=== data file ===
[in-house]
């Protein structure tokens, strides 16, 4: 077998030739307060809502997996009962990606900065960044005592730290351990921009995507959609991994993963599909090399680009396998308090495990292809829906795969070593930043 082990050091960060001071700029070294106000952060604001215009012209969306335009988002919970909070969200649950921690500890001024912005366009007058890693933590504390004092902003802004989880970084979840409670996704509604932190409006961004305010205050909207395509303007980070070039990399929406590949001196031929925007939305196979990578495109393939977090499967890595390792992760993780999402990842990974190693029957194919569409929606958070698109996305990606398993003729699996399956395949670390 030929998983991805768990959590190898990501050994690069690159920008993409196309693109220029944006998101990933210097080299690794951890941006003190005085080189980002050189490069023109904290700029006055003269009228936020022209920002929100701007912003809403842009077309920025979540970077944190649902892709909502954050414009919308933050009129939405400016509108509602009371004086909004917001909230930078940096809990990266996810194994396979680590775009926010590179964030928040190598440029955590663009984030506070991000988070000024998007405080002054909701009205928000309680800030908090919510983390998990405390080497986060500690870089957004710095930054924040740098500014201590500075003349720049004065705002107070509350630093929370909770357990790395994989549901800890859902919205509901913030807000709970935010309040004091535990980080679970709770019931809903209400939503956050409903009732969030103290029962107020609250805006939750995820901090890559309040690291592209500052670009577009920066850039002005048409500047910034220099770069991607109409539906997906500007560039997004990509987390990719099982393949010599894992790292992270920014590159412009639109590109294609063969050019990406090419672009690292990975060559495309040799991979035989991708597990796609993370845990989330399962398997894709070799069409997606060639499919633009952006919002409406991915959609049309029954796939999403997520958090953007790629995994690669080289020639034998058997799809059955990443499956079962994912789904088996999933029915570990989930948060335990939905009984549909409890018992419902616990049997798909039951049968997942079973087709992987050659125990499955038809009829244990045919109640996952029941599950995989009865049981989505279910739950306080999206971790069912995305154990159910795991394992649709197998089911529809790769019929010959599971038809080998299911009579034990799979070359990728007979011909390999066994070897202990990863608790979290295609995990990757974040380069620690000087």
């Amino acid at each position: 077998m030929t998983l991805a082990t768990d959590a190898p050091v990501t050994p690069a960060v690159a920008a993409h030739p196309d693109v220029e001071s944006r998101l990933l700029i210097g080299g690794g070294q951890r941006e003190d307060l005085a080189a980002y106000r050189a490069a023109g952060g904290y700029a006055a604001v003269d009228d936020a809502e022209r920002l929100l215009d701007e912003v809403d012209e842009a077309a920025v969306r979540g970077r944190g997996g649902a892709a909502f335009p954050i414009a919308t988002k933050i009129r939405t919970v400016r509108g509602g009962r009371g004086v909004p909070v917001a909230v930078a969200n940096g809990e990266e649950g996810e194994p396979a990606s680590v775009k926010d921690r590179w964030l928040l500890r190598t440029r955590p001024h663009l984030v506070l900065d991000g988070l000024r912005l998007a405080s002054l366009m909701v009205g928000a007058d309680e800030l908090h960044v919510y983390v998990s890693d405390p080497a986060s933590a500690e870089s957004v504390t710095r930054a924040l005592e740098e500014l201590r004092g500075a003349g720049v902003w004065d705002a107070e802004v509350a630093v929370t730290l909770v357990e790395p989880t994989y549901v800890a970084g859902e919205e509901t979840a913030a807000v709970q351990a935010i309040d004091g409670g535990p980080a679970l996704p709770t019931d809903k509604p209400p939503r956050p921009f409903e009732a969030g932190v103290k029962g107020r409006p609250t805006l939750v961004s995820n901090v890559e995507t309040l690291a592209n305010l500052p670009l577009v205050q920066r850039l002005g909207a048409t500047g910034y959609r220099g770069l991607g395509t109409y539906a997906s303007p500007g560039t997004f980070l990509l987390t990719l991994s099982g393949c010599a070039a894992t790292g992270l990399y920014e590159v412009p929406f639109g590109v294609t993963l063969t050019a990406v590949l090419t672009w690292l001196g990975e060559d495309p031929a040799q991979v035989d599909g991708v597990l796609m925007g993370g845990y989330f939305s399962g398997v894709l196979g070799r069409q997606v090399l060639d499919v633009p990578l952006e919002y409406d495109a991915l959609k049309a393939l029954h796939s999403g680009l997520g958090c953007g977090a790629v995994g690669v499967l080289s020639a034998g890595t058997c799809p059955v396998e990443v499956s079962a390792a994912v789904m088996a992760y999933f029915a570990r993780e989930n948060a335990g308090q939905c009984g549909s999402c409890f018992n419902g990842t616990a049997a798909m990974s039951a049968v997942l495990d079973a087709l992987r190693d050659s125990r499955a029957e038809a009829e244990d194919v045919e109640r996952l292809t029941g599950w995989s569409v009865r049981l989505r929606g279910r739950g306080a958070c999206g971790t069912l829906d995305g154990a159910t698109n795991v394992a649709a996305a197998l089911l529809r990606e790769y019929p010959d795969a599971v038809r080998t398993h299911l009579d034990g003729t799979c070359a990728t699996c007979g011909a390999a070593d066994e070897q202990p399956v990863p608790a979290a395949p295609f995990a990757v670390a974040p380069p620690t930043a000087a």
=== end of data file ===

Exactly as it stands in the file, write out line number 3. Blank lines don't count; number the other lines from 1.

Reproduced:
């Amino acid at each position: 077998m030929t998983l991805a082990t768990d959590a190898p050091v990501t050994p690069a960060v690159a920008a993409h030739p196309d693109v220029e001071s944006r998101l990933l700029i210097g080299g690794g070294q951890r941006e003190d307060l005085a080189a980002y106000r050189a490069a023109g952060g904290y700029a006055a604001v003269d009228d936020a809502e022209r920002l929100l215009d701007e912003v809403d012209e842009a077309a920025v969306r979540g970077r944190g997996g649902a892709a909502f335009p954050i414009a919308t988002k933050i009129r939405t919970v400016r509108g509602g009962r009371g004086v909004p909070v917001a909230v930078a969200n940096g809990e990266e649950g996810e194994p396979a990606s680590v775009k926010d921690r590179w964030l928040l500890r190598t440029r955590p001024h663009l984030v506070l900065d991000g988070l000024r912005l998007a405080s002054l366009m909701v009205g928000a007058d309680e800030l908090h960044v919510y983390v998990s890693d405390p080497a986060s933590a500690e870089s957004v504390t710095r930054a924040l005592e740098e500014l201590r004092g500075a003349g720049v902003w004065d705002a107070e802004v509350a630093v929370t730290l909770v357990e790395p989880t994989y549901v800890a970084g859902e919205e509901t979840a913030a807000v709970q351990a935010i309040d004091g409670g535990p980080a679970l996704p709770t019931d809903k509604p209400p939503r956050p921009f409903e009732a969030g932190v103290k029962g107020r409006p609250t805006l939750v961004s995820n901090v890559e995507t309040l690291a592209n305010l500052p670009l577009v205050q920066r850039l002005g909207a048409t500047g910034y959609r220099g770069l991607g395509t109409y539906a997906s303007p500007g560039t997004f980070l990509l987390t990719l991994s099982g393949c010599a070039a894992t790292g992270l990399y920014e590159v412009p929406f639109g590109v294609t993963l063969t050019a990406v590949l090419t672009w690292l001196g990975e060559d495309p031929a040799q991979v035989d599909g991708v597990l796609m925007g993370g845990y989330f939305s399962g398997v894709l196979g070799r069409q997606v090399l060639d499919v633009p990578l952006e919002y409406d495109a991915l959609k049309a393939l029954h796939s999403g680009l997520g958090c953007g977090a790629v995994g690669v499967l080289s020639a034998g890595t058997c799809p059955v396998e990443v499956s079962a390792a994912v789904m088996a992760y999933f029915a570990r993780e989930n948060a335990g308090q939905c009984g549909s999402c409890f018992n419902g990842t616990a049997a798909m990974s039951a049968v997942l495990d079973a087709l992987r190693d050659s125990r499955a029957e038809a009829e244990d194919v045919e109640r996952l292809t029941g599950w995989s569409v009865r049981l989505r929606g279910r739950g306080a958070c999206g971790t069912l829906d995305g154990a159910t698109n795991v394992a649709a996305a197998l089911l529809r990606e790769y019929p010959d795969a599971v038809r080998t398993h299911l009579d034990g003729t799979c070359a990728t699996c007979g011909a390999a070593d066994e070897q202990p399956v990863p608790a979290a395949p295609f995990a990757v670390a974040p380069p620690t930043a000087a």